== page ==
Archive for South Africa

Rooibos tax for aboriginal communities

Posted in Books, pictures, Travel, Wines with tags , , , , , , , , , , on January 25, 2020 by xi'an

Just read in the 150th anniversary issue of Nature that the South African Government had agreed to a share of the rooibos tea profits be reversed to the aboriginal San and Khoi communities. Following a lengthy debate on whether or not rooibos tea was in use before European settlers invaded the area. I cannot remember when I started drinking rooibos but it may have been connected with reading my first book of the delicious Mma Ramotswe and the №1 Ladies Detective Agency series…! Which author, Alexander McCall Smith is a self-declared tea addict. (Since the story is located in Botswana, I have no idea whether or not tea is exported from this country and if the benefits reach the local communities.)

so long, Johnny Clegg!

Posted in Kids with tags , , , , , , on July 17, 2019 by xi'an

“Stein deviates from the statistical norm”

Posted in Books, pictures, Statistics, University life with tags , , , , , , , on November 27, 2016 by xi'an


the girl who saved the king of Sweden [book review]

Posted in Books, Kids, Travel with tags , , , , , , , , , , , on June 27, 2015 by xi'an

When visiting a bookstore in Florence last month, during our short trip to Tuscany, I came upon this book with enough of a funny cover and enough of a funny title (possibly capitalising on the similarity with “the girl who played with fire”] to make me buy it. I am glad I gave in to this impulse as the book is simply hilarious! The style and narrative relate rather strongly to the series of similarly [mostly] hilarious picaresque tales written by Paasilina and not only because both authors are from Scandinavia. There is the same absurd feeling that the book characters should not have this sort of things happening to them and still the morbid fascination to watch catastrophe after catastrophe being piled upon them. While the story is deeply embedded within the recent history of South Africa and [not so much] of Sweden for the past 30 years, including major political figures, there is no true attempt at making the story in the least realistic, which is another characteristic of the best stories of Paasilina. Here, a young girl escapes the poverty of the slums of Soweto, to eventually make her way to Sweden along with a spare nuclear bomb and a fistful of diamonds. Which alas are not eternal… Her intelligence helps her to overcome most difficulties, but even her needs from time to time to face absurd situations as another victim. All is well that ends well for most characters in the story, some of whom one would prefer to vanish in a gruesome accident. Which seemed to happen until another thread in the story saved the idiot. The satire of South Africa and of Sweden is most enjoyable if somewhat easy! Now I have to read the previous volume in the series, The Hundred-Year-Old Man Who Climbed Out of the Window and Disappeared!

Fleur du Cap

Posted in Wines with tags , , on January 2, 2010 by xi'an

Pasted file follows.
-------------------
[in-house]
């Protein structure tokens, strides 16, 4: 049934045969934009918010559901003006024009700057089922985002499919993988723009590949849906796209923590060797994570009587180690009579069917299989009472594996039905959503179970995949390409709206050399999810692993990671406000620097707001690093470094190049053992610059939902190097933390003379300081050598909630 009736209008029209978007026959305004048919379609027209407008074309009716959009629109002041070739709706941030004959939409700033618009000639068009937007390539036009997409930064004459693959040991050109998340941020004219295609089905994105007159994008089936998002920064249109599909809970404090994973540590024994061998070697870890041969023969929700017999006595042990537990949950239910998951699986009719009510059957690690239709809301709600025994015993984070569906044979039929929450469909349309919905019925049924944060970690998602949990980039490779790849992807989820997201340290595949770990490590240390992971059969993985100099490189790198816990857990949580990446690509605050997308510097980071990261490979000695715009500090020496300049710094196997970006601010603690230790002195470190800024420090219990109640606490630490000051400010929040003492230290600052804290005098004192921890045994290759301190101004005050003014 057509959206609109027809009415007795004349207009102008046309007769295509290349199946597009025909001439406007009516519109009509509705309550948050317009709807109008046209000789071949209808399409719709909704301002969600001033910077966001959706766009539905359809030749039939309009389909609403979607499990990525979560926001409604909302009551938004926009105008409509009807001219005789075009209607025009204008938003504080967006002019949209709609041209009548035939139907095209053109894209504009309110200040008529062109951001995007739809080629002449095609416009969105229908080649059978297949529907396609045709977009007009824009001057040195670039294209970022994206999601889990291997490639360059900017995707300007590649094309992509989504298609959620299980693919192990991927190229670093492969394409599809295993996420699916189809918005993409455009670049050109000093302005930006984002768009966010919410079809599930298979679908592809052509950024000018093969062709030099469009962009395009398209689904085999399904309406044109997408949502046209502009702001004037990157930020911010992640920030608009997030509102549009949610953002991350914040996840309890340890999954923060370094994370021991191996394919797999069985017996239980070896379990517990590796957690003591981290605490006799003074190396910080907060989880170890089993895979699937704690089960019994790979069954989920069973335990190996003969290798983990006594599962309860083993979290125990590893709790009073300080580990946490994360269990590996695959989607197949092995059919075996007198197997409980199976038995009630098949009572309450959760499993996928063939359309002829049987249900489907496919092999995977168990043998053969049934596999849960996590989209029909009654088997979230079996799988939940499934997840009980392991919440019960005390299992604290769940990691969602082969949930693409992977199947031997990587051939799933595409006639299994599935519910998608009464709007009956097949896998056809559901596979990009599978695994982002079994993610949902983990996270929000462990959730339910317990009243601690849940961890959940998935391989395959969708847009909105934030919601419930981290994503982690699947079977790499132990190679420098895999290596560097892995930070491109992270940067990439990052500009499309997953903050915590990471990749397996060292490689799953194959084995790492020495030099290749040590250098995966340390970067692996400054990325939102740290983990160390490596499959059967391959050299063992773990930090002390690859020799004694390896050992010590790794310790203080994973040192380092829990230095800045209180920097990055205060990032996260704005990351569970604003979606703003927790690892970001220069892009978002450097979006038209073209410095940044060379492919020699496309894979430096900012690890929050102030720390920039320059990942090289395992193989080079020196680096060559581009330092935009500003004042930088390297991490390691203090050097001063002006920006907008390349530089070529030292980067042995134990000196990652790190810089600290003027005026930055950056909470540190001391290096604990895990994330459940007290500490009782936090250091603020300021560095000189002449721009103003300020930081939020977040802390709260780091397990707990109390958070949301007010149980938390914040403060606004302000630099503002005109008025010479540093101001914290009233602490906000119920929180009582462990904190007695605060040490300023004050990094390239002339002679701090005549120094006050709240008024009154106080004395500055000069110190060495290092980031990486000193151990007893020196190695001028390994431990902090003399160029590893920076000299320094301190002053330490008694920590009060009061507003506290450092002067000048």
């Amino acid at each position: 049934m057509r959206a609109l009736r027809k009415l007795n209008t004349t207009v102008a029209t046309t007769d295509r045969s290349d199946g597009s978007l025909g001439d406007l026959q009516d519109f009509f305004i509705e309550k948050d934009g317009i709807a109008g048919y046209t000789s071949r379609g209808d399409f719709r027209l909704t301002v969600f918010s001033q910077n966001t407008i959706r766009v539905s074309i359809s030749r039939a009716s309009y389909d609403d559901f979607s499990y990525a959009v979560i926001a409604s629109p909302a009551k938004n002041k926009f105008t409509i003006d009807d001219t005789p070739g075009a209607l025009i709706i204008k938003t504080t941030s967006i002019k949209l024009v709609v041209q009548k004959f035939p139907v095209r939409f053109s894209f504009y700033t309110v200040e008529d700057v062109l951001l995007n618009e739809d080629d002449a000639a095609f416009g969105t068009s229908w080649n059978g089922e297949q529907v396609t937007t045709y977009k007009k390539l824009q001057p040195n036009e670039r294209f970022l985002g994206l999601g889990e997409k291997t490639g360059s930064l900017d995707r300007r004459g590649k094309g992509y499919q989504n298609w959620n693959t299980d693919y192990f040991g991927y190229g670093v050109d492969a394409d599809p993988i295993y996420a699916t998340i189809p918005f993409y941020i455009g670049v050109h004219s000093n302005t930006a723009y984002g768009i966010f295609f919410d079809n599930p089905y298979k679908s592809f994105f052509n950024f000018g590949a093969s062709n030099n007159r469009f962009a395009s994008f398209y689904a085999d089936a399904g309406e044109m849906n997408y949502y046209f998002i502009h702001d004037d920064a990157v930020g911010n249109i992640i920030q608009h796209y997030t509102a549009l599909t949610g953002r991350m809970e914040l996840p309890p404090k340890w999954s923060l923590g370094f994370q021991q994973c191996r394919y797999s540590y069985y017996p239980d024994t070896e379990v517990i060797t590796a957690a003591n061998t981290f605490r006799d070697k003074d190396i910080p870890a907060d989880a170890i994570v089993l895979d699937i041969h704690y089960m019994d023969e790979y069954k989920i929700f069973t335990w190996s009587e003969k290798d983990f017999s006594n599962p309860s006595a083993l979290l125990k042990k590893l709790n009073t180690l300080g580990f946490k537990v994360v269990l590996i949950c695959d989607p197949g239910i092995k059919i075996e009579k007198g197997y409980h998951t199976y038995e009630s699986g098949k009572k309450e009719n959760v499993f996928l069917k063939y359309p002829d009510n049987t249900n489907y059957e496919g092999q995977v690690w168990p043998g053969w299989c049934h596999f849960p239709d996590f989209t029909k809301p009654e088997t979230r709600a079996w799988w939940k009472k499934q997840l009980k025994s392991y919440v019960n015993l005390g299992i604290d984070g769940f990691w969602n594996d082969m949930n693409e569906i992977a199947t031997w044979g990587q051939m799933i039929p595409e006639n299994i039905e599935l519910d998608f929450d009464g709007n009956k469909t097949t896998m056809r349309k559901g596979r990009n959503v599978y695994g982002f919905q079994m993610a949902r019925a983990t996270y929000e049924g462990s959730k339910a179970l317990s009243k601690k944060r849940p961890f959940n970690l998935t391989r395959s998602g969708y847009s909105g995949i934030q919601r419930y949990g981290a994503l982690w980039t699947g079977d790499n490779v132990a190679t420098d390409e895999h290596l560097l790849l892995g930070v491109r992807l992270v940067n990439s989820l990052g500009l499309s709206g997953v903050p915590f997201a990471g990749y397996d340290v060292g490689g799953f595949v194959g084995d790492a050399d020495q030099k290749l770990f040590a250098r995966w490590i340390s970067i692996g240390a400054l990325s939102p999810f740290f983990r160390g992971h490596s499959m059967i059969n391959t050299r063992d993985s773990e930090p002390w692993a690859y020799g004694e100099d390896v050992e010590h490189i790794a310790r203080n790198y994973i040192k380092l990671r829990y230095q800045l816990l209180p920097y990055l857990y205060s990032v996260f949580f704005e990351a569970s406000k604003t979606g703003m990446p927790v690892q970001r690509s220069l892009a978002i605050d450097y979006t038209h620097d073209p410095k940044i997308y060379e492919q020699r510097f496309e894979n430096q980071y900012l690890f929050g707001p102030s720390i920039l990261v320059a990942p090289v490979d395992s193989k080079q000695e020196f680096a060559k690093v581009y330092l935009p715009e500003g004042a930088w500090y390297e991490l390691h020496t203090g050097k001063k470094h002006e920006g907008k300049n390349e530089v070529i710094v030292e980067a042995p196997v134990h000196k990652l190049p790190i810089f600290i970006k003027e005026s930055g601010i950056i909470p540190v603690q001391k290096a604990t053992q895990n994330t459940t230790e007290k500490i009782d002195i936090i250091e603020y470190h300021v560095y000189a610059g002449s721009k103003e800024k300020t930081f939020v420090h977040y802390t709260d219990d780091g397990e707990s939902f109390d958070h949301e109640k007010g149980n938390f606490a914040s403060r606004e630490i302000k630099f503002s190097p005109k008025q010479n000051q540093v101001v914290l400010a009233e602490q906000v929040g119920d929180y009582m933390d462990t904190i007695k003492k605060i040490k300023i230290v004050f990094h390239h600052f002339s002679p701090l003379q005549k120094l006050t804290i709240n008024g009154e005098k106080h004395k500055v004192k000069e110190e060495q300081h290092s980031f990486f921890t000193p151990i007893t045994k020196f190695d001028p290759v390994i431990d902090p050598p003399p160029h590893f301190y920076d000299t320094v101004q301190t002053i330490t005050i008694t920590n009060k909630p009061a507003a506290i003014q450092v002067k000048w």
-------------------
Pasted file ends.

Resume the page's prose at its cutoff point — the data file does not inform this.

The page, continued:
A very surprising (even puzzling) dry Sauvignon from South-Africa. Far from the quality of Goat-Roti and Goat-du-Roam introduced to me by my friend Jim, but still enjoyable!

District 9

Posted in Kids with tags , , on November 15, 2009 by xi'an

District 9 came out while I was in New York City this summer and the Metro newspaper (and its alter egos) was so highly enthusiastic that I vaguely tried to go and see the movie while there. It did not work out in the end because going to the movies is not priority #1 when visiting NYC for a few days. As the  original (English) version of District 9 happened to be shown in a nearby theater (presumably for the last time in the vicinity!), I went there with my son on Friday night to take advantage of this opportunity. There were very few people in the theater, unsurprisingly, but the movie is a real gem! I won’t get into a full review mode, see Mark Huber’s entry for that, especially about the surprise factor, but I found the story fast-paced and quite gripping, despite a few shortcuts in the plot (like the recovery of the cannister), the filming unusual and innovative, through news archives and interviews,  and the themes presented there very compelling. The analogy between the aliens and black South-Africans during the apartheid era is obvious, but the themes of racism and exclusion run deeper, with a large role played by a nebulous corporation called MNU that takes care of policing District 9 but  actually engages into illegal biological research on the aliens. (The behaviour of the security guards is not without reminding me of Blackwater mercenaries in Irak.) Another strength of District 9 is the choice of the hero Wikus van de Merwe, who first behaves like an absolute cretin, cowardly implementing the orders of the corporation and exhibiting all the typical patterns of xenophobia. His moral transformation under extreme circumstances is the more interesting for this inauspicious start—and it reminded me of this older story set in South Africa where a rare disease turns a racist white woman into a black woman and where she has to cope with the discrimination in her turn, a rather easy but effective narrative trick—.  It is harder to relate to the main alien character, despite its anthropomorphism, but District 9 manages to drive the spectator far enough into this direction. The least enjoyable part of District 9 is the very long battle scene at the end of the movie which does not bring much, once the sacrificial choice of van de Merwe is stated. (It feels too much like a video game, with the hero’s life not being truly at stake.) The final news snapshots are a fitting end to the movie.